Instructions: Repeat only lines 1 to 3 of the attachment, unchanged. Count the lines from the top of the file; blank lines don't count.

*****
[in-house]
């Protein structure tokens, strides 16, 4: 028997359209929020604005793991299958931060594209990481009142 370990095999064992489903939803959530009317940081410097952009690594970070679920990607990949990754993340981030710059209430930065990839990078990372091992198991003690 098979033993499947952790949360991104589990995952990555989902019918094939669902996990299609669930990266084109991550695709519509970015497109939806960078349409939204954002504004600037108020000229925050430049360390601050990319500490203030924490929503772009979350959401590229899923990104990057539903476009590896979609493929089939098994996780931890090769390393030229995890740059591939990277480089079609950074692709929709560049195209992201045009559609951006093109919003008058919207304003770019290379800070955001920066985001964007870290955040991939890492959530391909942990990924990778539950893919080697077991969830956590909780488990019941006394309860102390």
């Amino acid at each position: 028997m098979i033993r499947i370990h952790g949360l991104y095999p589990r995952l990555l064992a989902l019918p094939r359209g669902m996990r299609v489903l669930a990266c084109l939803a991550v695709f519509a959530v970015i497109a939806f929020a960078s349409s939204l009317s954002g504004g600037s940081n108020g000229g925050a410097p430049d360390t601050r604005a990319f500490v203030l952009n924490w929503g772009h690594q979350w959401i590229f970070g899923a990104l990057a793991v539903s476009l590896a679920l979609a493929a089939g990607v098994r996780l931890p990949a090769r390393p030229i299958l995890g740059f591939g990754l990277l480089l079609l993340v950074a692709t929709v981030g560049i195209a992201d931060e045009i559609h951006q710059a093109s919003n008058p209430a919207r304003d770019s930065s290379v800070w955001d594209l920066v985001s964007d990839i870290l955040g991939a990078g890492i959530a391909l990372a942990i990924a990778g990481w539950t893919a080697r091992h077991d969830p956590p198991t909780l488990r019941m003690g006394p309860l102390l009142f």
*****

[in-house]
């Protein structure tokens, strides 16, 4: 028997359209929020604005793991299958931060594209990481009142 370990095999064992489903939803959530009317940081410097952009690594970070679920990607990949990754993340981030710059209430930065990839990078990372091992198991003690 098979033993499947952790949360991104589990995952990555989902019918094939669902996990299609669930990266084109991550695709519509970015497109939806960078349409939204954002504004600037108020000229925050430049360390601050990319500490203030924490929503772009979350959401590229899923990104990057539903476009590896979609493929089939098994996780931890090769390393030229995890740059591939990277480089079609950074692709929709560049195209992201045009559609951006093109919003008058919207304003770019290379800070955001920066985001964007870290955040991939890492959530391909942990990924990778539950893919080697077991969830956590909780488990019941006394309860102390």
């Amino acid at each position: 028997m098979i033993r499947i370990h952790g949360l991104y095999p589990r995952l990555l064992a989902l019918p094939r359209g669902m996990r299609v489903l669930a990266c084109l939803a991550v695709f519509a959530v970015i497109a939806f929020a960078s349409s939204l009317s954002g504004g600037s940081n108020g000229g925050a410097p430049d360390t601050r604005a990319f500490v203030l952009n924490w929503g772009h690594q979350w959401i590229f970070g899923a990104l990057a793991v539903s476009l590896a679920l979609a493929a089939g990607v098994r996780l931890p990949a090769r390393p030229i299958l995890g740059f591939g990754l990277l480089l079609l993340v950074a692709t929709v981030g560049i195209a992201d931060e045009i559609h951006q710059a093109s919003n008058p209430a919207r304003d770019s930065s290379v800070w955001d594209l920066v985001s964007d990839i870290l955040g991939a990078g890492i959530a391909l990372a942990i990924a990778g990481w539950t893919a080697r091992h077991d969830p956590p198991t909780l488990r019941m003690g006394p309860l102390l009142f």